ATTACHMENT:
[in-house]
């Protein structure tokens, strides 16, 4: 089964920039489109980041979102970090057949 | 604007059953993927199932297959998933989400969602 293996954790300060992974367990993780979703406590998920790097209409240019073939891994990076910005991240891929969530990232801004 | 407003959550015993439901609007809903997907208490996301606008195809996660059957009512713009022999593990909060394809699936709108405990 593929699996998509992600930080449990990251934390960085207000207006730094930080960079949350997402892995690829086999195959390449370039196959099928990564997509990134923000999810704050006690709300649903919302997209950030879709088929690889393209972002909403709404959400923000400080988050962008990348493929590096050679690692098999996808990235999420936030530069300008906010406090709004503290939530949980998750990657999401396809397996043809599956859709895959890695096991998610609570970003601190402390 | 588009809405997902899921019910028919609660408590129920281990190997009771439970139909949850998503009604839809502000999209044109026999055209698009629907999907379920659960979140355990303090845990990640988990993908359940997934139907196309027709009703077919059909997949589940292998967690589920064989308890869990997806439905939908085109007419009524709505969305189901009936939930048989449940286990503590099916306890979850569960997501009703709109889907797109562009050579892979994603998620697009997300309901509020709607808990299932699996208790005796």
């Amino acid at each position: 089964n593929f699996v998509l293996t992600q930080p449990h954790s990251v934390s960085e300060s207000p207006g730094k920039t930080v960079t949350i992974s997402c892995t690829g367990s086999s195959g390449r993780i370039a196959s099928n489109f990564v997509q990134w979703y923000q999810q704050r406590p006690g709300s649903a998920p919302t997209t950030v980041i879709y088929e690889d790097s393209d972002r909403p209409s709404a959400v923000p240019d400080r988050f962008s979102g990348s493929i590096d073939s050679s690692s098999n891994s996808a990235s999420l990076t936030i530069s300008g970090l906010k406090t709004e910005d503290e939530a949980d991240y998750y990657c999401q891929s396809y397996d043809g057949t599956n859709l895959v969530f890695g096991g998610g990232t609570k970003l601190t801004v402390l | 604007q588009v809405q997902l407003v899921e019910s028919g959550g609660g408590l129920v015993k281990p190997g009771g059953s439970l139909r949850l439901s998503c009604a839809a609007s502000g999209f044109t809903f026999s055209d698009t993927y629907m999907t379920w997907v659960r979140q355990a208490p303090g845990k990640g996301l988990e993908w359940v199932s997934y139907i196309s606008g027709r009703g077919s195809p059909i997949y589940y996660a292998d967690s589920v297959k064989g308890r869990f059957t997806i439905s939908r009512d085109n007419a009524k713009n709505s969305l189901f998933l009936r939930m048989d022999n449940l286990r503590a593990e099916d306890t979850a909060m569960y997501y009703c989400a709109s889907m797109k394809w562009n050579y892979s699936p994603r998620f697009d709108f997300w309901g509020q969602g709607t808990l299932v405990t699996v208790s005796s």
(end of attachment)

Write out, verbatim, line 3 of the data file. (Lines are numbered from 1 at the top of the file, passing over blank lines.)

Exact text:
């Amino acid at each position: 089964n593929f699996v998509l293996t992600q930080p449990h954790s990251v934390s960085e300060s207000p207006g730094k920039t930080v960079t949350i992974s997402c892995t690829g367990s086999s195959g390449r993780i370039a196959s099928n489109f990564v997509q990134w979703y923000q999810q704050r406590p006690g709300s649903a998920p919302t997209t950030v980041i879709y088929e690889d790097s393209d972002r909403p209409s709404a959400v923000p240019d400080r988050f962008s979102g990348s493929i590096d073939s050679s690692s098999n891994s996808a990235s999420l990076t936030i530069s300008g970090l906010k406090t709004e910005d503290e939530a949980d991240y998750y990657c999401q891929s396809y397996d043809g057949t599956n859709l895959v969530f890695g096991g998610g990232t609570k970003l601190t801004v402390l | 604007q588009v809405q997902l407003v899921e019910s028919g959550g609660g408590l129920v015993k281990p190997g009771g059953s439970l139909r949850l439901s998503c009604a839809a609007s502000g999209f044109t809903f026999s055209d698009t993927y629907m999907t379920w997907v659960r979140q355990a208490p303090g845990k990640g996301l988990e993908w359940v199932s997934y139907i196309s606008g027709r009703g077919s195809p059909i997949y589940y996660a292998d967690s589920v297959k064989g308890r869990f059957t997806i439905s939908r009512d085109n007419a009524k713009n709505s969305l189901f998933l009936r939930m048989d022999n449940l286990r503590a593990e099916d306890t979850a909060m569960y997501y009703c989400a709109s889907m797109k394809w562009n050579y892979s699936p994603r998620f697009d709108f997300w309901g509020q969602g709607t808990l299932v405990t699996v208790s005796s």